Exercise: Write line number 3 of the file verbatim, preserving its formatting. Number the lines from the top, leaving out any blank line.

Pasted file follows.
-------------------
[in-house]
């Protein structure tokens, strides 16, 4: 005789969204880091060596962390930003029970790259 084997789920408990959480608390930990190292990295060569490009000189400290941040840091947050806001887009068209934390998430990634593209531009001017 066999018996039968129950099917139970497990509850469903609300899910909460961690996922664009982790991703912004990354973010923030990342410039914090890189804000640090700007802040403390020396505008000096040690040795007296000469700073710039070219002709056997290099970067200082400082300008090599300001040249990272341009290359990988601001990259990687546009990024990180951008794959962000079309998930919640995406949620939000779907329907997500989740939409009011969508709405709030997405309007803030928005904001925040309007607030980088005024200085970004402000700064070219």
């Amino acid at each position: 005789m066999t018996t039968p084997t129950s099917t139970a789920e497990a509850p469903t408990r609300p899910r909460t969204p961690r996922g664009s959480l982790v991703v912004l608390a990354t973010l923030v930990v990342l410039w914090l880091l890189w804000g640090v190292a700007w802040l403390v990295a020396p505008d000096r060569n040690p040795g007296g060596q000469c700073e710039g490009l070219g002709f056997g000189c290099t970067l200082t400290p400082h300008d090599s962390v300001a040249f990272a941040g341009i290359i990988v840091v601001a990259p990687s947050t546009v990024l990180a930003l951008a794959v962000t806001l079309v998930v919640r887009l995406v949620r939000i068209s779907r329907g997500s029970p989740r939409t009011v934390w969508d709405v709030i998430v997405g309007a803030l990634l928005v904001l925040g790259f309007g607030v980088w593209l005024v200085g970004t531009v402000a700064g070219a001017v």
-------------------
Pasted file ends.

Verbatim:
């Amino acid at each position: 005789m066999t018996t039968p084997t129950s099917t139970a789920e497990a509850p469903t408990r609300p899910r909460t969204p961690r996922g664009s959480l982790v991703v912004l608390a990354t973010l923030v930990v990342l410039w914090l880091l890189w804000g640090v190292a700007w802040l403390v990295a020396p505008d000096r060569n040690p040795g007296g060596q000469c700073e710039g490009l070219g002709f056997g000189c290099t970067l200082t400290p400082h300008d090599s962390v300001a040249f990272a941040g341009i290359i990988v840091v601001a990259p990687s947050t546009v990024l990180a930003l951008a794959v962000t806001l079309v998930v919640r887009l995406v949620r939000i068209s779907r329907g997500s029970p989740r939409t009011v934390w969508d709405v709030i998430v997405g309007a803030l990634l928005v904001l925040g790259f309007g607030v980088w593209l005024v200085g970004t531009v402000a700064g070219a001017v």